His fingers fly over the keys as he connects to a computer game called NetHack.
It's an arcane game that's been around for 20 years and has no fancy graphics or sounds.
It's just a stream of Xs and As and letters that look indecipherable to the uninitiated.
"It's fantastically huge and complex," says Craig of the game.
His eyes and fingers never leave the Play Station as he talks.
"People keep putting all their stuff in it. It changes all the time."
"NetHack has such a long history," says Ian. "I just love it."
Like any true geek.
The five members of Darkwater have lived here anywhere from three years to six months.
One is a computer programmer, two are computer program-breakers, another is a sought-after computer consultant ("he's close to God," one roommate confides) and the fifth is a masseur and part time Kinko's employee.
Online, they have names like "Tiger" and "Amaroq."
Offline it's Susan and Ian.
"With geeks, first you learn their log-on name, then their first name and sometimes their last name," says Craig, as the door opens and a young man with a blond ponytail walks into the room and flops onto the bed.
He's what the geeks call a "house pet," says Susan Prestige, one of the original Darkwater residents.
"Those are people, who by definition are welcome to stop by at any time, even if we're not here."
And that's the main thing about geek houses.
"We like the student lifestyle," says Craig, whose online friends call him "Omni." "It's social. Geekhouses are kind of extensions of dorm life."
Indeed, much of Santa Cruz's geek culture was born on the campus of UC Santa Cruz.
As the geeks tell it, geeking began back in the '80s under the influence of the late-night blur of the computer labs. Deep into the night, one student would send out a computer message" "food run" Denny's" and within 20 minutes there would be 60 students drinking coffee and eating waffles in the Ocean Street cafe.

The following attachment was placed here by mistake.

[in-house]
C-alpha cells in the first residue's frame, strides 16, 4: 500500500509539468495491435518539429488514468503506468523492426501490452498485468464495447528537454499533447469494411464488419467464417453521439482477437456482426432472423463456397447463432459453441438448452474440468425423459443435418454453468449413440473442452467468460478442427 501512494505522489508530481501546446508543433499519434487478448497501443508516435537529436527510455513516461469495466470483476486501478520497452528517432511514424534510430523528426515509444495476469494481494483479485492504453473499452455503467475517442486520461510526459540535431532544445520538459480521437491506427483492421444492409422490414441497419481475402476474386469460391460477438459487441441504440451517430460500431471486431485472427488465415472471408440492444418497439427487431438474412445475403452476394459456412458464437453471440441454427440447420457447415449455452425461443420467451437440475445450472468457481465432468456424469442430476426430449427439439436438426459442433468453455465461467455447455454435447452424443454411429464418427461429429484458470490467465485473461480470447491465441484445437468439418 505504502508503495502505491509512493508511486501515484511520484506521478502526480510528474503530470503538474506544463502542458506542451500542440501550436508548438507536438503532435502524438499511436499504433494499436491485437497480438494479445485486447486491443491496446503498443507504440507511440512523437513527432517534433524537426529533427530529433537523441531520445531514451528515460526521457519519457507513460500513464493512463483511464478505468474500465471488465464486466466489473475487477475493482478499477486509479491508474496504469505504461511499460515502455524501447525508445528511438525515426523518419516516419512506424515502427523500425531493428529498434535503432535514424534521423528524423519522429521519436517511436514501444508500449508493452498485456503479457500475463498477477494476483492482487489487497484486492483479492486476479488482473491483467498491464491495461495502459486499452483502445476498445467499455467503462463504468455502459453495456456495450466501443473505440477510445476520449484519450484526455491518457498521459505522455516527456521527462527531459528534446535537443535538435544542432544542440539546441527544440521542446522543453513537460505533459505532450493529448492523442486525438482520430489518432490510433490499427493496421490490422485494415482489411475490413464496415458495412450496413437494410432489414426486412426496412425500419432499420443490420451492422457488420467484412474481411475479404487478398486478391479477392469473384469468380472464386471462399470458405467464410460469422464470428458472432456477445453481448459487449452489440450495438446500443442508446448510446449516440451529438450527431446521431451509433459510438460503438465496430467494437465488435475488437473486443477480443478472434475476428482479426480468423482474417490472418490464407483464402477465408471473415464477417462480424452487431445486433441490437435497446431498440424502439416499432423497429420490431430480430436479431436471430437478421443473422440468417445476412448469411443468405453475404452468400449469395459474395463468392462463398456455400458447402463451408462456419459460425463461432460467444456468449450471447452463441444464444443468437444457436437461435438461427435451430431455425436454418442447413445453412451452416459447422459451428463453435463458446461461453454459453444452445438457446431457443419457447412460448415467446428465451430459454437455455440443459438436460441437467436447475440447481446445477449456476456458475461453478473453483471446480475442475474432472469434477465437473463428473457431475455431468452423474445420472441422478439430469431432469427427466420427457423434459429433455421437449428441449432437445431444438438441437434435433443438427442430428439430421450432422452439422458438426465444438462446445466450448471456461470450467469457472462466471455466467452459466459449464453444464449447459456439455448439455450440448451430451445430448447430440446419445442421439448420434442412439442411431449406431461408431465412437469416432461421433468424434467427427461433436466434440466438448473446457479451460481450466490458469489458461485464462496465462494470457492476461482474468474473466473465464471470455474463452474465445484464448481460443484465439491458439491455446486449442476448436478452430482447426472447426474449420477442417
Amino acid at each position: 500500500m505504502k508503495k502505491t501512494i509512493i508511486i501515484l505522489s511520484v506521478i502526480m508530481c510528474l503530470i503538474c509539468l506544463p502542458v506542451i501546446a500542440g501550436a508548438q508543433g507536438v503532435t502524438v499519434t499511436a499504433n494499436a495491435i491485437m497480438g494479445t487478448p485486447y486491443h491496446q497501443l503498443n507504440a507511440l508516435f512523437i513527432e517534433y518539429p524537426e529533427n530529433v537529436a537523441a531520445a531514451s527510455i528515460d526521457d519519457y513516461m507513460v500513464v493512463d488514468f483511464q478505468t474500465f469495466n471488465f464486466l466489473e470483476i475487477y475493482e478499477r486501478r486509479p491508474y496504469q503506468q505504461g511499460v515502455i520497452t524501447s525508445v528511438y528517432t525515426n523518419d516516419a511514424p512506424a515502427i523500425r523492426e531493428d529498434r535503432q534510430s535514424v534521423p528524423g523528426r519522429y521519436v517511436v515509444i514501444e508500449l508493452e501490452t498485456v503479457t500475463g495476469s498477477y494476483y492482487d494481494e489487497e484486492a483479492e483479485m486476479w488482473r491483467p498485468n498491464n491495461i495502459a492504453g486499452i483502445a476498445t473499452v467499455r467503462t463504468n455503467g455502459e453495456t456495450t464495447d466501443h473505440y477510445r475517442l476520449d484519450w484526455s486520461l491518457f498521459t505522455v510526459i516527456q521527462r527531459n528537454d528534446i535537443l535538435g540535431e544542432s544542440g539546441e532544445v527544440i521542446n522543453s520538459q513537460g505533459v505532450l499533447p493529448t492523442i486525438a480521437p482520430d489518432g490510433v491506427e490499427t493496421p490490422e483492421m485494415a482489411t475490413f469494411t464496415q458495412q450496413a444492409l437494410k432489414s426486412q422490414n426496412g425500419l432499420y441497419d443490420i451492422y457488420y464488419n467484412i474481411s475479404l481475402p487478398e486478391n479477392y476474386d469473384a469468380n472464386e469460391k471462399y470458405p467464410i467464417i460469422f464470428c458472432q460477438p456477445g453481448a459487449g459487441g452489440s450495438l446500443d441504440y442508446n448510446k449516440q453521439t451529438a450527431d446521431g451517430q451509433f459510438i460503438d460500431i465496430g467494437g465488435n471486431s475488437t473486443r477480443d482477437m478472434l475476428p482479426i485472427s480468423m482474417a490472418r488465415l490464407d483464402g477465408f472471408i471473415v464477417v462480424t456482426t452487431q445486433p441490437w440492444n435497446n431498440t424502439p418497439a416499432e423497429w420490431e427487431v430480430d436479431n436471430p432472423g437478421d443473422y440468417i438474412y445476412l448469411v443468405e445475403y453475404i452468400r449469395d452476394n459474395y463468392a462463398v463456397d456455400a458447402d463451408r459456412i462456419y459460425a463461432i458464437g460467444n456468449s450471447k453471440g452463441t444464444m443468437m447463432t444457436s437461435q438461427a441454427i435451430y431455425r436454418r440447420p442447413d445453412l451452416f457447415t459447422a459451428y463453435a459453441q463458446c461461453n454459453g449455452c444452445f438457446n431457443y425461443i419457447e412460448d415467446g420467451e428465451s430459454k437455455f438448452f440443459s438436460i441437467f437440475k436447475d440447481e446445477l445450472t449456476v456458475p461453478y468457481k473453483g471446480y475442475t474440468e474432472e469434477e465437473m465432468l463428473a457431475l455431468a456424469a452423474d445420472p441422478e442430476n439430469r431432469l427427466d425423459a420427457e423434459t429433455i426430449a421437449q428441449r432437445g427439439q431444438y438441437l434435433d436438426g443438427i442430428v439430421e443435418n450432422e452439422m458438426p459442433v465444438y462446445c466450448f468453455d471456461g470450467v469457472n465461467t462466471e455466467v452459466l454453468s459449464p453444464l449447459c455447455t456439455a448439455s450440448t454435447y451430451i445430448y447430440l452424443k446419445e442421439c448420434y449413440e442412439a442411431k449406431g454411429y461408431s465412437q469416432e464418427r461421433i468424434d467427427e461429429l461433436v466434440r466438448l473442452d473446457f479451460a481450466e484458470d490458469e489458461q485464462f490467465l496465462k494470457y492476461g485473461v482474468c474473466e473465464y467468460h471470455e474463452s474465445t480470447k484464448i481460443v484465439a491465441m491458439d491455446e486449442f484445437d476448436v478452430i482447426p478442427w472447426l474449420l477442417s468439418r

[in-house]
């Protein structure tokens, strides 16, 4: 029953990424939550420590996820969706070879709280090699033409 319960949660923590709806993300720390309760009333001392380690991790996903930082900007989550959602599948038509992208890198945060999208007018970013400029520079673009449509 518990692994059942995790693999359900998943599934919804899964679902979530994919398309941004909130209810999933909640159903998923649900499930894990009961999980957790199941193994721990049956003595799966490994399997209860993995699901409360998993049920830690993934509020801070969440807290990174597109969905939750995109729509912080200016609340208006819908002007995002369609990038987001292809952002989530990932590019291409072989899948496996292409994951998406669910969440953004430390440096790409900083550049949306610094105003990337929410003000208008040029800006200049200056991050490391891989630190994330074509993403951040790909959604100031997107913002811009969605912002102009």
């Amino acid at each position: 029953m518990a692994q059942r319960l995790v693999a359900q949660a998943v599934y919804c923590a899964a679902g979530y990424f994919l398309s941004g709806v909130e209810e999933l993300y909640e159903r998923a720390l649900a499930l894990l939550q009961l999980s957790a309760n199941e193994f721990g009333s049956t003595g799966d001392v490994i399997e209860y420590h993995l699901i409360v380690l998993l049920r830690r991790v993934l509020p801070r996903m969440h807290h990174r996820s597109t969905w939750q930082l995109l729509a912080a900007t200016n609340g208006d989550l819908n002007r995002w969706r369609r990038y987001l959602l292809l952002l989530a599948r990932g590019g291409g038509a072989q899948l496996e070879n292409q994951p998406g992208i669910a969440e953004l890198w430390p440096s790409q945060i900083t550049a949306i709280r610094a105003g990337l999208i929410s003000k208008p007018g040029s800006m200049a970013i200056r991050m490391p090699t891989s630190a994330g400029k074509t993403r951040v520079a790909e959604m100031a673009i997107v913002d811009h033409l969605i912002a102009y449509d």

"It's a lifestyle you get accustomed to," says Ian, "and then all of a sudden you're making a lot more money than you're used to."
$40,000. $50,000 a year.
One of the Darkwater residents makes $85,000 a year working part-time
"Geeks end up buying lots of toys or buying houses," says Susan.
"Then they invite their friends to all come and live in the bedrooms."
The geeks troop up the stairs to Craig's bedroom and flop themselves onto the floor and the king-size bed with black sheets.
Another "house pet" has showed up and the conversation is flowing.
Between bites of take-out calzone they discuss comic books, their distrust of the media and their hatred of any form of censorship.
They talk about the parties: the Capitalism Party held at The Tower geek house where you had to bring something to sell or trade, the Nightmare before Christmas Party that lasted until dawn, the party where you had to dress up as your favorite toy.
Geeks know how to have a good time, they say.
It's one of the fallacies that geeks are happiest communicating with faceless friends.
"At our parties, there's lots of alcohol and lots of flirting," says Ian. "We're definitely not people who just sit around and geek."
But there is something special about that wired connection.
"When I have a conversation online, I am a lot more emotionally vulnerable than a conversation face-to-face," says Ian.
As the geeks talk, Ian lays his head down in Susan's lap and she strokes his long dark hair.
Craig, her boyfriend, sits across the room. He doesn't seem to mind.
The talk slides to high school where Jackson said he was tested at genius level but didn't get much more than C-pluses in school.
"It was boring," he says and the room fills with a chorus of "yups" from the other geeks.
"I'd be bored all day and go home and watch PBS and learn something," he says disdainfully.
He didn't have a lot of friends.
Didn't go to the prom.
Wasn't voted most popular.
"But now we're out to take over the universe," he says.
The geeks nod.